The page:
News, only 1 in 10 Bridges Succeed
Ok, I admit the headline is a farce but, so is much of the stuff we hear about software failures. According to the the Standish group, over 80% of software projects are fail for being over budget/schedule and/or missing functionality. We've all heard this before. I think the word failure is a little extreme.
I'm sorry, but doesn't this describe most engineering projects? When was the last time a highway was completed on time and within budget? We've been building roads since shortly after the beginning of recorded history. What about bridges? Ships? Aircraft? Look at the V22 Osprey. It was originally budgeted $2.5 billion. $30 billion later, it's actually being flown. (Ok, maybe the ill-fated Osprey wasn't the best example). The point is, most major engineering projects go over budget and over schedule. I still manage to drive on the freeway to work everyday. People cross bridges everyday.
Complexity and Invention
Developing a complex system is, well, complex. We just have to admit it. Of course, we should continue to improve process and predictability. Let's just not get so hung up that we forget about reality. When developing a new system, we are solving problems, inventing, conducting research. Even in a well known area, these things still occur. We should consider how amazing it is that a software engineer can actually make a pretty reasonable prediction about how long his "inventing" will take.
Boeing can easily predict how long it takes to build a 737. But, what about the first one? We can easily predict how long it takes to make a copy of a working piece of software (about as long as it takes to burn a CD). It's the initial development that's hard. Think about the specifications and requirements for a new plane. They are immensely more detailed than what we get for a software project. Requirements for a plane don't constantly (and radically) change while development occurs. What was the last software project you worked on where the requirements were half as stable? I've never had one.
In the world of software, we build extremely complex systems, we have constantly changing requirements, we have relatively small teams, and we work in a very young field. Yet, look at the "failures" that millions of people use everyday: email programs, office productivity, browsers, media players, operating systems. All of those came out over schedule, over budget, and with dropped features. Those "failures" sure look pretty damn useful to me, like the road I drove in on this morning.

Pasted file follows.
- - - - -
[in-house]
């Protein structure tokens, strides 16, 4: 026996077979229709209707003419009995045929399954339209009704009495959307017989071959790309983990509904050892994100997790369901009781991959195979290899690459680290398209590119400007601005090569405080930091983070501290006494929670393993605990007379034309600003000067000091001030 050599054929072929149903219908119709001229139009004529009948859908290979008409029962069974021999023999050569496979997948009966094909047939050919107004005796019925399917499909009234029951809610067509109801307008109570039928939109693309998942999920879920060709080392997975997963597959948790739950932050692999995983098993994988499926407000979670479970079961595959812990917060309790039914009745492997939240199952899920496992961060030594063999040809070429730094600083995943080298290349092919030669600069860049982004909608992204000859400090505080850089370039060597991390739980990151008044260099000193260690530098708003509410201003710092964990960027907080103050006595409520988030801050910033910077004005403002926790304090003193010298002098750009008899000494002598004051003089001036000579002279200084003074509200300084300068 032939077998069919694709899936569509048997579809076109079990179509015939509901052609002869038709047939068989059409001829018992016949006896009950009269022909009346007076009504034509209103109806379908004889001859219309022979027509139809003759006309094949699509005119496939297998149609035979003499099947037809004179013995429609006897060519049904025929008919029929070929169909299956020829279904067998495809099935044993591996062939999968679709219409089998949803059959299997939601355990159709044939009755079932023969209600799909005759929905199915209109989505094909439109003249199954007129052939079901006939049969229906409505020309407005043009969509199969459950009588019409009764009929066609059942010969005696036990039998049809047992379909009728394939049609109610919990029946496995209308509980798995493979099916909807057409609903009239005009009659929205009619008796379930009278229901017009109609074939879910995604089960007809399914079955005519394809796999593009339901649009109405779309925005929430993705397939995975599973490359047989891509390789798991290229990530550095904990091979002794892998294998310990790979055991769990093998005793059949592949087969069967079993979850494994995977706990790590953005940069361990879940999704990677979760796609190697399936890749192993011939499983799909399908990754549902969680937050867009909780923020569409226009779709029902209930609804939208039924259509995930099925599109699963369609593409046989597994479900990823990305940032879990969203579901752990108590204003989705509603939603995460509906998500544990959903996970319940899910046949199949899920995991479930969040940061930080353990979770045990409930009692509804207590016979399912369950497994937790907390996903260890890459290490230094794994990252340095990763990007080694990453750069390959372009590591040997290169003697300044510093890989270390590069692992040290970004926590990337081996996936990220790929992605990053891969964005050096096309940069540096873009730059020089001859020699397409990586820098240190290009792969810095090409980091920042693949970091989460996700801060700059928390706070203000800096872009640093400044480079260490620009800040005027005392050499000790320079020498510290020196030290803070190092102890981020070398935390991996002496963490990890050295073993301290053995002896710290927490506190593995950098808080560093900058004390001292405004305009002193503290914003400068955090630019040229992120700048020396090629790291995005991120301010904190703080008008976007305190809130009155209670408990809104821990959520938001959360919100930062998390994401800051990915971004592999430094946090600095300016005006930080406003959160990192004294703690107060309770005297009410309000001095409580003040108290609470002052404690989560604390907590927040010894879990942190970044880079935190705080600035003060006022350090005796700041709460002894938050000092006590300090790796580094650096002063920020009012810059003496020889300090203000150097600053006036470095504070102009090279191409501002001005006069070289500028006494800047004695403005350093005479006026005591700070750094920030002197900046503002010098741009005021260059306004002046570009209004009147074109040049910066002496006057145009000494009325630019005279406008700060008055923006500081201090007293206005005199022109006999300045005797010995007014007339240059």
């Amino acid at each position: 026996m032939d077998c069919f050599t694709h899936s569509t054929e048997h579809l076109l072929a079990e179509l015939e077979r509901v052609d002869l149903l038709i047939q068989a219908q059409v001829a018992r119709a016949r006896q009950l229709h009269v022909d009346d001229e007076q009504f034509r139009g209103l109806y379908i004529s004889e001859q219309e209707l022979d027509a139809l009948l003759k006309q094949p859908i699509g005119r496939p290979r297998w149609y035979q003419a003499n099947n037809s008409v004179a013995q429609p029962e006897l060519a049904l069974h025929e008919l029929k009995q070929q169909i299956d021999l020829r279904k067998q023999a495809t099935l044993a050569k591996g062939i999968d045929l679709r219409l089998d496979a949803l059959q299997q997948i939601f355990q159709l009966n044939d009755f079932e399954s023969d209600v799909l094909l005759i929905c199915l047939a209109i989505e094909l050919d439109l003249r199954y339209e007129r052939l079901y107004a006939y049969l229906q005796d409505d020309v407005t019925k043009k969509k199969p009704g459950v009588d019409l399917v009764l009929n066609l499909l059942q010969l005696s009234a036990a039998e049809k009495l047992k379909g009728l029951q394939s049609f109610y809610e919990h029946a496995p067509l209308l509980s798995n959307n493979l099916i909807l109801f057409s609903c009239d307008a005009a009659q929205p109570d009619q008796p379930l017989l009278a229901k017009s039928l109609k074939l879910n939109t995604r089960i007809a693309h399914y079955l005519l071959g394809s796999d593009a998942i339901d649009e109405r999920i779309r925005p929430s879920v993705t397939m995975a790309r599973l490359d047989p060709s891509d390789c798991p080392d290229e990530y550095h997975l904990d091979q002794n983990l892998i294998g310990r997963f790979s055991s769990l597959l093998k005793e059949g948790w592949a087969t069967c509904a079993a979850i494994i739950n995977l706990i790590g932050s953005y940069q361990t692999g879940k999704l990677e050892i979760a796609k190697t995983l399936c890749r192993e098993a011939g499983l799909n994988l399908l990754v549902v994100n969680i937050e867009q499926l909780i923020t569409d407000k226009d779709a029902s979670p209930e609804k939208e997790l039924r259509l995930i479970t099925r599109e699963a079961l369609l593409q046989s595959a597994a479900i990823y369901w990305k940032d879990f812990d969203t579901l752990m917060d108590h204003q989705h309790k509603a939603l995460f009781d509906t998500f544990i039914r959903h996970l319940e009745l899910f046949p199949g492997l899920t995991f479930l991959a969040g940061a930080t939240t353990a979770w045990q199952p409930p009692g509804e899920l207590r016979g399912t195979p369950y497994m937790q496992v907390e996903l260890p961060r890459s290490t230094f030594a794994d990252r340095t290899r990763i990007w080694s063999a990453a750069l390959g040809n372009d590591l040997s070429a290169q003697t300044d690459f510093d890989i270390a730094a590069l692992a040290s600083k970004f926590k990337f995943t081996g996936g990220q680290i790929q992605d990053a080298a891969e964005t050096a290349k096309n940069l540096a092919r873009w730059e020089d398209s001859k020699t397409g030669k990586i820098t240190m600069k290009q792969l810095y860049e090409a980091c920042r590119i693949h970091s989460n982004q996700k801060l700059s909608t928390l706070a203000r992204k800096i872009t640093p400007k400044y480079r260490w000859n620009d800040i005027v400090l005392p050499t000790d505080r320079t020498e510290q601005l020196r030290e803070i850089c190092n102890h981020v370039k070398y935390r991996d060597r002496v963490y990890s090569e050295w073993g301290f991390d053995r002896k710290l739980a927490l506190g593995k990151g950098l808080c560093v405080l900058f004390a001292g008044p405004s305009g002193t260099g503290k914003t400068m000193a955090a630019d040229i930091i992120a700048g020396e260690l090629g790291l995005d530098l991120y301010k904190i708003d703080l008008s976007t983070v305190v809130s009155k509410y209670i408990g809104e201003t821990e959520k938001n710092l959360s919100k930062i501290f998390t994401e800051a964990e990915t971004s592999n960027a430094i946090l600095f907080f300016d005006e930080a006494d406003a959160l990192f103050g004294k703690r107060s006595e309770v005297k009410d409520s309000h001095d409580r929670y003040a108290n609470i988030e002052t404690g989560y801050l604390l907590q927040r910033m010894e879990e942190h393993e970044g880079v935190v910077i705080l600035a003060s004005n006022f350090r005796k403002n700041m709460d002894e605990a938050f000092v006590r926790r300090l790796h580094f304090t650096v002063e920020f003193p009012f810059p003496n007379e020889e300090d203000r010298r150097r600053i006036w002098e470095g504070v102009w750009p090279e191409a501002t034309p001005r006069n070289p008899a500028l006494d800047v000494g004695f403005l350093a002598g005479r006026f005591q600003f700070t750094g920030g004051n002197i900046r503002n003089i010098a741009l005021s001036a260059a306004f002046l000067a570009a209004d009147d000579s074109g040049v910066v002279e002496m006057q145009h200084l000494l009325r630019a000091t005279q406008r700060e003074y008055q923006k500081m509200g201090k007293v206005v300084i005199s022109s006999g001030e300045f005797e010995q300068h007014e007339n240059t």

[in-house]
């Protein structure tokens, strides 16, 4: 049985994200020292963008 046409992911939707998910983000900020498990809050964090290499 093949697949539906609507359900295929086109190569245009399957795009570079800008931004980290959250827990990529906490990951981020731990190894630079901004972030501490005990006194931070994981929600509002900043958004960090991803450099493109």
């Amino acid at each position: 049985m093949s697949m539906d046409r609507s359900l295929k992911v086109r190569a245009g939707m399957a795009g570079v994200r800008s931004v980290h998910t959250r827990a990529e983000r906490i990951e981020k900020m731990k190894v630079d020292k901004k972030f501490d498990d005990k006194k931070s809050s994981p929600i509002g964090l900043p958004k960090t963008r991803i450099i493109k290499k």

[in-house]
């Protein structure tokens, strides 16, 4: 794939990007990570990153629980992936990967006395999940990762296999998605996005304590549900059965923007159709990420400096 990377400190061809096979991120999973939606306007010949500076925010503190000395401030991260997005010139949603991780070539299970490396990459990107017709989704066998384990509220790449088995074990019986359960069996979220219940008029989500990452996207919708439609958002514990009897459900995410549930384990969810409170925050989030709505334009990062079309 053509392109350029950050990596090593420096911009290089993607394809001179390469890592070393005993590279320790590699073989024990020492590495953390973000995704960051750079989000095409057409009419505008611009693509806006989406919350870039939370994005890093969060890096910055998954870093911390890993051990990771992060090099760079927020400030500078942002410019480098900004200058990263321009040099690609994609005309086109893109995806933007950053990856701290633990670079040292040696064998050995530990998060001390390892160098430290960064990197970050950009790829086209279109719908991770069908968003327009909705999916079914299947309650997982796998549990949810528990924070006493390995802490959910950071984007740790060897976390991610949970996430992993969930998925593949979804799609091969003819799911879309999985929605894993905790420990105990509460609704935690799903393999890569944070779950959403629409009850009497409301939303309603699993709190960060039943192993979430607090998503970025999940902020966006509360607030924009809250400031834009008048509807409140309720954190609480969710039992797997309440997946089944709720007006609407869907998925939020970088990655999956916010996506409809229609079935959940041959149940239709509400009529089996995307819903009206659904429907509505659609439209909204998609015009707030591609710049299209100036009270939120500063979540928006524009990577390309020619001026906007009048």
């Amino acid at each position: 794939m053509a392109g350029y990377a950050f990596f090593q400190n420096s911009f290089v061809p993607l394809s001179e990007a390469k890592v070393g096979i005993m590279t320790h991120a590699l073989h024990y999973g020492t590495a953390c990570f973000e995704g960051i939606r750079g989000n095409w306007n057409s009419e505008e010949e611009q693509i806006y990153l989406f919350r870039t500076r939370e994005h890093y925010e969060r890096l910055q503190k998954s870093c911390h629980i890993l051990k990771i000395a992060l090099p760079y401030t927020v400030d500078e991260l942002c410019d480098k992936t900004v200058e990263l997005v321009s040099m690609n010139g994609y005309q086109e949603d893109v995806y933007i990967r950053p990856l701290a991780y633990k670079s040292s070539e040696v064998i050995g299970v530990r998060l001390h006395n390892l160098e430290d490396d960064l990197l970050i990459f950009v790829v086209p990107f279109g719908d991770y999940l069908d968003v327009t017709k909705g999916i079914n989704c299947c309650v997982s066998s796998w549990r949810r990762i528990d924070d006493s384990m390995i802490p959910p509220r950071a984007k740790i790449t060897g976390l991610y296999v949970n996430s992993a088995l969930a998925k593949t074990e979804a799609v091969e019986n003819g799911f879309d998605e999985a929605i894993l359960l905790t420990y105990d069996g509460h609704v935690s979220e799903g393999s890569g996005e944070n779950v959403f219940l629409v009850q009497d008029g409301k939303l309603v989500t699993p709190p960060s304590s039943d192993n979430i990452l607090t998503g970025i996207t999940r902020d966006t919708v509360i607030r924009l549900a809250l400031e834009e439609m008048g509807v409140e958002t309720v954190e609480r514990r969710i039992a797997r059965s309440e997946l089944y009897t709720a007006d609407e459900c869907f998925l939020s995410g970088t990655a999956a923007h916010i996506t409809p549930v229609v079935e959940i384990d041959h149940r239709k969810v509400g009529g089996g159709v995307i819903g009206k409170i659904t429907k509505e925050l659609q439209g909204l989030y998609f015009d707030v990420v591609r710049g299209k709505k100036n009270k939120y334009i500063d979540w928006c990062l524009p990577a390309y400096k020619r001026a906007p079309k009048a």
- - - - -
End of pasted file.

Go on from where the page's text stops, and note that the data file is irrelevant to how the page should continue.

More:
I'd say that if 20% of software comes within budget, schedule, and with all the features, then, software engineering may well be the "most successful" field of engineering there is.
Look, software engineering is not production line work. Neither is designing a new plane. Making copies of the finished plane is. Managers constantly want to make developing software the same as an automobile assebly line. The problem is, the metaphor doesn't work. Auto manufacturers don't design new cars on an assembly linei (heck, they don't write software for the car on an assembly line either). The assembly line is for when the product is complete. The difference, making copies of software is virtually free. Writing design docs, specifications, source code, that's all part of software design.
Let's stop beating ourselves up, hold our chins up high, and continue to make things better.
Things ain't so bad after all....
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